There is a war occurring between the people trying to avoid gluten and the people serving them in restaurants. This posting is in response to the online post: tickld.com/funny/t/775109. Iâ€™d like to propose a truce that will probably satisfy neither side:Â
What Iâ€™d like the people who want gluten free food at a restaurant to know:
- When declaring that you have a gluten allergy (and yes I know that Celiac disease is an auto-immune disease not an allergy) you raise the stakes for the restaurant; they inherently donâ€™t want to poison you, so if they now tell you that you canâ€™t eat Â¾ of their menu, donâ€™t reject the perception of your allergy so you can eat bread. You look like an asshole.
- Have some basic knowledge of what has gluten in it, before you declare you want to eat gluten free. Probably ordering Gluten Free pasta and sourdough bread is a tip off to your server that you have gone rogue.
- Accept that if your server says itâ€™s contaminated then it probably is. It took me a while to understand that sushi could be contaminated. Donâ€™t be a jerk and argue with your server.
- Accept that some servers and cooks donâ€™t know even what gluten is or what products have gluten in them, if you ask if something is gluten free and get a weird answer like â€˜all our food is gluten freeâ€™ in a chinese restaurant, or â€˜yeah, no problem, would you like bread with that?â€™; assume that YOU know WAY more than they and it might be time to leave the restaurantâ€¦.
- If you ask for special services, give an extraÂ tip
What Iâ€™d like the people who work as a server or chefÂ to know:
- I am not a â€˜Glutentardâ€™; if you think of me as one, you need to find a different profession.
- Currently 1-2% of all people in the US have Celiac Disease and many more are undiagnosed. Additionally, many people have wheat allergies which cause congestion, upset stomachs, and other problems. Many Celiacs have few symptoms but eating glutenÂ long term will destroy the duodenum, which is the part of the small intestine. This is the area that absorbs vitamins and minerals, including calcium, so long term this is potentially a fatal disease. Most of us grew up loving bread. I loved to bake sourdough bread and was a home brewer before I was diagnosed. Celiacs is a life condition that requires majorÂ diligence to be healthy, and most of us (me included) fall off the wagon from time to time and eat something we should not.
- Newly diagnosed Celiacs or people with Gluten sensitivity are inconsistent. Â Just after my diagnosis, I thought ‘Just don’t eat wheat’. Â Later I found out that all oats that aren’t certified Gluten Free are contaminated, so my oatmeal breakfasts while traveling were curtailed. Â As I learned more I changed. Â Don’t evaluate inconsistency as faking, it could just be ignorance.
- When you offer a gluten-free menu or gluten-free options Iâ€™d like to trust that each item is free of cross-contamination. So if you’re offering gluten-free pasta I assume that you did not cook it in the same water as wheat pasta. My pet peeve: Gluten free menus that ask you to inform your server of allergies: when you inform your server, he or she explains what’s cross contaminated. I would like a Gluten Free Menu to list only gluten free items.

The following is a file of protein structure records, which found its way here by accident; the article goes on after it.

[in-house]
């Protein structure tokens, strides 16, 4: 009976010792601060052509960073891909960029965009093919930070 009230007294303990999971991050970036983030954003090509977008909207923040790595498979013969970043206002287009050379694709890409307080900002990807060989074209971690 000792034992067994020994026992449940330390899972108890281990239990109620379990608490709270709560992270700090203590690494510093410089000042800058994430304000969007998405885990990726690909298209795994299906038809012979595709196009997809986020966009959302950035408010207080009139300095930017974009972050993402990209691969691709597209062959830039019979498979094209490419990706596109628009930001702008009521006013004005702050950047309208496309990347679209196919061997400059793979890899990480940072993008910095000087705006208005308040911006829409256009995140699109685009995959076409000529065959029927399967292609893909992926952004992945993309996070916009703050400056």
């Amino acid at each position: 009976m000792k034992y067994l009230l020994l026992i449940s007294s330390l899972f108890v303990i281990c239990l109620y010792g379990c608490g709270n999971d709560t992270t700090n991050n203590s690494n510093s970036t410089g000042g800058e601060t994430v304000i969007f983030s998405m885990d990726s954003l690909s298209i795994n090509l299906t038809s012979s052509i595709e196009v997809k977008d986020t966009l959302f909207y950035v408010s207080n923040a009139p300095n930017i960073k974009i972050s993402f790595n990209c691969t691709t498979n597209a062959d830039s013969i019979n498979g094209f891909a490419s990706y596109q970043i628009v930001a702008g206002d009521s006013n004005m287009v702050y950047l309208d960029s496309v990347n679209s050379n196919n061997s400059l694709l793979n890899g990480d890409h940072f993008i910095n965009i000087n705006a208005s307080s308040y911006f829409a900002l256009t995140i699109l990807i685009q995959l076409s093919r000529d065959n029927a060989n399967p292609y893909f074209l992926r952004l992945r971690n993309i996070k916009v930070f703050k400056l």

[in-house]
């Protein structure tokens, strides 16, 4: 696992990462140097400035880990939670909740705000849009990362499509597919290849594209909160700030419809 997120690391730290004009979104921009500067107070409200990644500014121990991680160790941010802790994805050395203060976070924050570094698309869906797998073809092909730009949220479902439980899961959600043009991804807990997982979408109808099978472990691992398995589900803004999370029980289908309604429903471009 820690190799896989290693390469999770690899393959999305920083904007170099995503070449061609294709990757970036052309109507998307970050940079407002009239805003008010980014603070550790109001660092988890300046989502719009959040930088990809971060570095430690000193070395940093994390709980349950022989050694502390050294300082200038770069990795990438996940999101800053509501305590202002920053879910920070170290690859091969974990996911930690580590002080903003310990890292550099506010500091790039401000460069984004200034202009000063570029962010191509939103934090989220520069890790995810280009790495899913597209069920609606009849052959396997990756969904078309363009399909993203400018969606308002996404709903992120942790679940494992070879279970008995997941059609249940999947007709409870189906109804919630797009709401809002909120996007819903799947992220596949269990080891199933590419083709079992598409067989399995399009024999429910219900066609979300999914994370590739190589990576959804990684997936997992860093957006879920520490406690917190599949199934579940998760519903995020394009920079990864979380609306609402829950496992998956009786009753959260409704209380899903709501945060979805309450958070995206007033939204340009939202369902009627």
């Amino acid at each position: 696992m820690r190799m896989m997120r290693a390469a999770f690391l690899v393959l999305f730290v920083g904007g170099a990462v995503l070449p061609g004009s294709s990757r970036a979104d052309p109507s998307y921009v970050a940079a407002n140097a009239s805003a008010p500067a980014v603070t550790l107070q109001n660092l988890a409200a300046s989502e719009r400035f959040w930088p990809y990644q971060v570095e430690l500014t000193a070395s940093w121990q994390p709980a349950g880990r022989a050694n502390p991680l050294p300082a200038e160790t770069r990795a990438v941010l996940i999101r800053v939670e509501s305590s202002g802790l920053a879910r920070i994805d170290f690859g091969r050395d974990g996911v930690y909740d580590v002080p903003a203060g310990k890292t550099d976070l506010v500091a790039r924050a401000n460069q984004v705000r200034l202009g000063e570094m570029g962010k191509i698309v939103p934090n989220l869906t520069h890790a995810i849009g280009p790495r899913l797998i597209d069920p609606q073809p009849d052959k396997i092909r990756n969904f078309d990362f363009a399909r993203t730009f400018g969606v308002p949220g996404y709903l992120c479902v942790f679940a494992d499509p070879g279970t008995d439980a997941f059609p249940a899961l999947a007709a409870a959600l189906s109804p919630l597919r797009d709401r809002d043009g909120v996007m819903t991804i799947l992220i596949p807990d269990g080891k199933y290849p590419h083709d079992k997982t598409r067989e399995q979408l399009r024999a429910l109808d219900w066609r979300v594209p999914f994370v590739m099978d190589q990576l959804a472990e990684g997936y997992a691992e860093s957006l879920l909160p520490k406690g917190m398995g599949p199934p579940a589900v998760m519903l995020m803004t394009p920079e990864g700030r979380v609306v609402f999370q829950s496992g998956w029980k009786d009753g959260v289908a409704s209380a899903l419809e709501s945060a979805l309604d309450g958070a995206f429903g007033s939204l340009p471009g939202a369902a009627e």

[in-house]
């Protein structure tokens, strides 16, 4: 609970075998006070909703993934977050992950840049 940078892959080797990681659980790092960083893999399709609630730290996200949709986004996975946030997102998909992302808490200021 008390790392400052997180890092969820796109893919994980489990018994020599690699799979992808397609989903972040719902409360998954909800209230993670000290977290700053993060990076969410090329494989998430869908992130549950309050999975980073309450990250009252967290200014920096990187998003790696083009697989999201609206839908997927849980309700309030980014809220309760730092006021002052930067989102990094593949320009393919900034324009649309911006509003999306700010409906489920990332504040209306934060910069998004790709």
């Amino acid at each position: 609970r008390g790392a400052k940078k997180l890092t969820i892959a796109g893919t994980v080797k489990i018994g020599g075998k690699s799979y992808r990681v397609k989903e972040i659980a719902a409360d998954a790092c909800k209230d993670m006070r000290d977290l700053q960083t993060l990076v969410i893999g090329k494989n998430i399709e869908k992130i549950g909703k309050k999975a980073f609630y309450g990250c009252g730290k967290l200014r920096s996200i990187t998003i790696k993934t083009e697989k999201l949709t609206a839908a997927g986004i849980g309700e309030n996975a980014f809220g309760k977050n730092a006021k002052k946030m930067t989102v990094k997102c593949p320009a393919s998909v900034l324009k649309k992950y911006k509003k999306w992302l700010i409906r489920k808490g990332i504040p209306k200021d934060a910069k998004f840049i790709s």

- When I eat at your high end restaurant, you have given me the impression that you cook everything for me individually. When I ask if you can accommodate my gluten-free needs, itâ€™s OK to say, â€œyouâ€™ll have to wait an extra 30 minutes if you order this dish because we need to boil new water.â€
- How much of your kitchen is unnecessarily contaminated with gluten?Â IfÂ you want to serve food to people who suffer from some sort of problem when they eat gluten, perhapsÂ you are able to reduce the cross-contamination by boiling gluten-free pasta in fresh water and baking with wheat flour only in a separate area of the kitchen or at a separate time. You can state on your gluten-free menu what precautions you take, and then people can judge for themselves if they will be able to eat at your restaurant.
- If, on the other hand, your foodÂ offerings are made with gluten and that’s allÂ you want to offer, be politeÂ to your customers but do not offer them a gluten-free menu. You can explain politely to those who ask that you are sorry but you are not able to accommodate their dietary needs. Maybe you can avoid hating them for having a problem that both you and they wish they did not have.
- Itâ€™s OK to tell me I canâ€™t order anything fried since the fryer is cross contaminated, and itâ€™s also OK to think about practices in the future that would allow for gluten free frying if you would like to have me as a customer.
- Vanilla ice cream is cheap, and delicious, and as far as I know all brands are gluten free. Even if I can’t eat any of your desserts, it’s OK to offer me plain vanilla ice cream so I can be sociable with my companions. It’s even more awesome if you thought ahead of time and can have an actual gluten free dessert option.
- Could chefsÂ look at each menu item with a eye toward gluten? Could you create corn chips or purchase corn chips without wheat flour? If you make them yourself, do you need to use flour-contaminated oil? Arrowroot or corn starch can thicken a sauce nicely — would it compromise the taste? If not then why not?
I hope this helps all sides…..